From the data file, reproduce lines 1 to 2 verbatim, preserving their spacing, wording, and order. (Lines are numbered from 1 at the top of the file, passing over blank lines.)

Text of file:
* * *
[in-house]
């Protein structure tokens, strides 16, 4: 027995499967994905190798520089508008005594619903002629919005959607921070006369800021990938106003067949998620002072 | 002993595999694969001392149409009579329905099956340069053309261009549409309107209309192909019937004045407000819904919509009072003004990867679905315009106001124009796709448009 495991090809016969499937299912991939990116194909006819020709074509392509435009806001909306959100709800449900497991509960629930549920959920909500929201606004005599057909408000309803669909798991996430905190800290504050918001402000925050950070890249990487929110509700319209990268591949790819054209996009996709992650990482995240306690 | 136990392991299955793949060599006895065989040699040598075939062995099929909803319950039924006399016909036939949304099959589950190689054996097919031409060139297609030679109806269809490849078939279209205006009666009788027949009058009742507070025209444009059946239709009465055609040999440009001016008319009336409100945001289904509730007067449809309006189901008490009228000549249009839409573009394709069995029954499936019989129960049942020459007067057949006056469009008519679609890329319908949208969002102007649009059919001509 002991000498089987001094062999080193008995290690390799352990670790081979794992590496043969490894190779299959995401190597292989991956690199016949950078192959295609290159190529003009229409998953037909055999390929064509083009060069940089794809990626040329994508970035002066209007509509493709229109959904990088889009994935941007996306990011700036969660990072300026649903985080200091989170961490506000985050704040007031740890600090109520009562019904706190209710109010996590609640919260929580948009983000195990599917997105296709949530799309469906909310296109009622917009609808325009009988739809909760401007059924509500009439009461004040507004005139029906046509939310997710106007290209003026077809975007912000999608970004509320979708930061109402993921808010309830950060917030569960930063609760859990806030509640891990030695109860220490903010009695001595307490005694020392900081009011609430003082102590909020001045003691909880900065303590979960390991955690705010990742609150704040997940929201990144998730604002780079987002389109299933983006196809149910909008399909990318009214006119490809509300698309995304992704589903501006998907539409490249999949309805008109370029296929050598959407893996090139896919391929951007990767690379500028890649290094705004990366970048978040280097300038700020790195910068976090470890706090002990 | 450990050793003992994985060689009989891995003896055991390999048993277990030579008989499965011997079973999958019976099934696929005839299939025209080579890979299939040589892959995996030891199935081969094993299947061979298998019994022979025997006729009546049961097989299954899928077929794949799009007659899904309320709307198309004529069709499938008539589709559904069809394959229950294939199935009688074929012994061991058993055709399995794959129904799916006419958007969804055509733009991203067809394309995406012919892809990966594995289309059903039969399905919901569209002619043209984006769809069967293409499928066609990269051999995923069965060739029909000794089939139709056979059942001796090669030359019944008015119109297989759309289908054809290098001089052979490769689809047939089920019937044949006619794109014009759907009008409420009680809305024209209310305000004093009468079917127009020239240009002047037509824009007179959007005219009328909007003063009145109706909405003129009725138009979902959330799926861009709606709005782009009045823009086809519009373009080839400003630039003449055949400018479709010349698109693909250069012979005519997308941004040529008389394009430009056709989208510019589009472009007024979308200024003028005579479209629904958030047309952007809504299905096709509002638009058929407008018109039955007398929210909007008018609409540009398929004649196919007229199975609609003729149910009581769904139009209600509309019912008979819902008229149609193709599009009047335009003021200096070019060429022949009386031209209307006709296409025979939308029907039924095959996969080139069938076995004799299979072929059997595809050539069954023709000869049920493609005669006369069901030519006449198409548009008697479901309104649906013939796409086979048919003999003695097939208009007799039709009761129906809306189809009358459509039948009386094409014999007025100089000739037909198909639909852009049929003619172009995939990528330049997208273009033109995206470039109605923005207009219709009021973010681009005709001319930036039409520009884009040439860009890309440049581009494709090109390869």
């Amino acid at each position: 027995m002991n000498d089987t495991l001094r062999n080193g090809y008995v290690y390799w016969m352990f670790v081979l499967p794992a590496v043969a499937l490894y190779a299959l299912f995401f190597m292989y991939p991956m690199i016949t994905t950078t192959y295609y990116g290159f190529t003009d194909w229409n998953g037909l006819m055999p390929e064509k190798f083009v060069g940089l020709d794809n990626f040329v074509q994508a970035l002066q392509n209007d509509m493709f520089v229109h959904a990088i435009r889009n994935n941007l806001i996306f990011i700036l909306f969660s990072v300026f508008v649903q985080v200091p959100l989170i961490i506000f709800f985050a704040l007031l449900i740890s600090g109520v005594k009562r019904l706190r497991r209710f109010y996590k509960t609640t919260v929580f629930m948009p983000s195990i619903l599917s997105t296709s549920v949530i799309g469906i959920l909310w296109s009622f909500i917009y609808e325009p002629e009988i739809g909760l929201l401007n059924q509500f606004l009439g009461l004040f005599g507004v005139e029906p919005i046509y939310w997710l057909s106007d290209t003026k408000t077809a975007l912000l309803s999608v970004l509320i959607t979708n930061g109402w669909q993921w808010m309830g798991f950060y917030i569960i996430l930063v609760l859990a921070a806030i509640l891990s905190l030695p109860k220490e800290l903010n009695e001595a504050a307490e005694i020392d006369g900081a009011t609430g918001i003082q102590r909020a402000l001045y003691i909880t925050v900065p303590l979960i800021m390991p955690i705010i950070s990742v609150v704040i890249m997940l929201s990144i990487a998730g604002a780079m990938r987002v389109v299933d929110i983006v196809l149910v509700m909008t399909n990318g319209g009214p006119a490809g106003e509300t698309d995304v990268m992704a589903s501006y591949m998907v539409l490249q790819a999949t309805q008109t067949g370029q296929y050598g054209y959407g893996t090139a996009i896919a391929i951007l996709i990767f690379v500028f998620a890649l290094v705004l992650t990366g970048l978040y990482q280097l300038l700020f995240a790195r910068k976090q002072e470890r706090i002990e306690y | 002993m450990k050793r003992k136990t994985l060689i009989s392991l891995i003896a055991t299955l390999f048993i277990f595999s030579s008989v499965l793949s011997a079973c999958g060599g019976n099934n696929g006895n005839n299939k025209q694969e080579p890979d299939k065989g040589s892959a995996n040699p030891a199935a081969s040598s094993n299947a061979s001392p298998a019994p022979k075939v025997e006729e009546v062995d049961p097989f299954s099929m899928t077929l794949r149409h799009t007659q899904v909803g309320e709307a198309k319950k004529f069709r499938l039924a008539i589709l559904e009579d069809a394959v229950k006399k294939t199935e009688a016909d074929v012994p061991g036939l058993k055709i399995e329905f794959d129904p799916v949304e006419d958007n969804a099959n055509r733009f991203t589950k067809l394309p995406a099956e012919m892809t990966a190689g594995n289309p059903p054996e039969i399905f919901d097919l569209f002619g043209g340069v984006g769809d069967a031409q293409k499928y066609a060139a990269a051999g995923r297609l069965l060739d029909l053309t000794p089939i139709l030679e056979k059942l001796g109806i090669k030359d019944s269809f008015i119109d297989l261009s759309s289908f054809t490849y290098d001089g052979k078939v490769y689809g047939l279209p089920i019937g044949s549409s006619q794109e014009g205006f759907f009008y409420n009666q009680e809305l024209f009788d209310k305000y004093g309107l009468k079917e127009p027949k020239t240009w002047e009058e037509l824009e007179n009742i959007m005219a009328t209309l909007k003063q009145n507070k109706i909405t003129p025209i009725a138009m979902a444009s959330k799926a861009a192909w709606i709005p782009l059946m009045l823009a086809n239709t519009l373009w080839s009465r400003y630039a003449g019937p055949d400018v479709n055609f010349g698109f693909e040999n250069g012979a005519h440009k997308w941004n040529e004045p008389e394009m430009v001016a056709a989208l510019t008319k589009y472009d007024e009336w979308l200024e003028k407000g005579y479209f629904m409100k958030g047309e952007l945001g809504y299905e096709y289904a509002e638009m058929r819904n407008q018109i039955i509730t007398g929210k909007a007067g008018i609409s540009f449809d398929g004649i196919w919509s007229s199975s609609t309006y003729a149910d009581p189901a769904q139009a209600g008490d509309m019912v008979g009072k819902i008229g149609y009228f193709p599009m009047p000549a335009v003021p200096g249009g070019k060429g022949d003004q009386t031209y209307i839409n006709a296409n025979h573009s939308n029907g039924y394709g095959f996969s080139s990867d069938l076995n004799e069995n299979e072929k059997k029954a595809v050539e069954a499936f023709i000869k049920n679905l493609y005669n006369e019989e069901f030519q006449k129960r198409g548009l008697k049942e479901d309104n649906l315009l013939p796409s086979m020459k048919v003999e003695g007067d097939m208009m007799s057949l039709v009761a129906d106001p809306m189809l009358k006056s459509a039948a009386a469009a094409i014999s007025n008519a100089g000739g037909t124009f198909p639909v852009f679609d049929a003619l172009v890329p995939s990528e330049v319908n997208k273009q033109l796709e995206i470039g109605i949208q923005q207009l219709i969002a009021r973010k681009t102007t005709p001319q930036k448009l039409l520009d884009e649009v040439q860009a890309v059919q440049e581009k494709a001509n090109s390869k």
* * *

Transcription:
[in-house]
């Protein structure tokens, strides 16, 4: 027995499967994905190798520089508008005594619903002629919005959607921070006369800021990938106003067949998620002072 | 002993595999694969001392149409009579329905099956340069053309261009549409309107209309192909019937004045407000819904919509009072003004990867679905315009106001124009796709448009 495991090809016969499937299912991939990116194909006819020709074509392509435009806001909306959100709800449900497991509960629930549920959920909500929201606004005599057909408000309803669909798991996430905190800290504050918001402000925050950070890249990487929110509700319209990268591949790819054209996009996709992650990482995240306690 | 136990392991299955793949060599006895065989040699040598075939062995099929909803319950039924006399016909036939949304099959589950190689054996097919031409060139297609030679109806269809490849078939279209205006009666009788027949009058009742507070025209444009059946239709009465055609040999440009001016008319009336409100945001289904509730007067449809309006189901008490009228000549249009839409573009394709069995029954499936019989129960049942020459007067057949006056469009008519679609890329319908949208969002102007649009059919001509 002991000498089987001094062999080193008995290690390799352990670790081979794992590496043969490894190779299959995401190597292989991956690199016949950078192959295609290159190529003009229409998953037909055999390929064509083009060069940089794809990626040329994508970035002066209007509509493709229109959904990088889009994935941007996306990011700036969660990072300026649903985080200091989170961490506000985050704040007031740890600090109520009562019904706190209710109010996590609640919260929580948009983000195990599917997105296709949530799309469906909310296109009622917009609808325009009988739809909760401007059924509500009439009461004040507004005139029906046509939310997710106007290209003026077809975007912000999608970004509320979708930061109402993921808010309830950060917030569960930063609760859990806030509640891990030695109860220490903010009695001595307490005694020392900081009011609430003082102590909020001045003691909880900065303590979960390991955690705010990742609150704040997940929201990144998730604002780079987002389109299933983006196809149910909008399909990318009214006119490809509300698309995304992704589903501006998907539409490249999949309805008109370029296929050598959407893996090139896919391929951007990767690379500028890649290094705004990366970048978040280097300038700020790195910068976090470890706090002990 | 450990050793003992994985060689009989891995003896055991390999048993277990030579008989499965011997079973999958019976099934696929005839299939025209080579890979299939040589892959995996030891199935081969094993299947061979298998019994022979025997006729009546049961097989299954899928077929794949799009007659899904309320709307198309004529069709499938008539589709559904069809394959229950294939199935009688074929012994061991058993055709399995794959129904799916006419958007969804055509733009991203067809394309995406012919892809990966594995289309059903039969399905919901569209002619043209984006769809069967293409499928066609990269051999995923069965060739029909000794089939139709056979059942001796090669030359019944008015119109297989759309289908054809290098001089052979490769689809047939089920019937044949006619794109014009759907009008409420009680809305024209209310305000004093009468079917127009020239240009002047037509824009007179959007005219009328909007003063009145109706909405003129009725138009979902959330799926861009709606709005782009009045823009086809519009373009080839400003630039003449055949400018479709010349698109693909250069012979005519997308941004040529008389394009430009056709989208510019589009472009007024979308200024003028005579479209629904958030047309952007809504299905096709509002638009058929407008018109039955007398929210909007008018609409540009398929004649196919007229199975609609003729149910009581769904139009209600509309019912008979819902008229149609193709599009009047335009003021200096070019060429022949009386031209209307006709296409025979939308029907039924095959996969080139069938076995004799299979072929059997595809050539069954023709000869049920493609005669006369069901030519006449198409548009008697479901309104649906013939796409086979048919003999003695097939208009007799039709009761129906809306189809009358459509039948009386094409014999007025100089000739037909198909639909852009049929003619172009995939990528330049997208273009033109995206470039109605923005207009219709009021973010681009005709001319930036039409520009884009040439860009890309440049581009494709090109390869």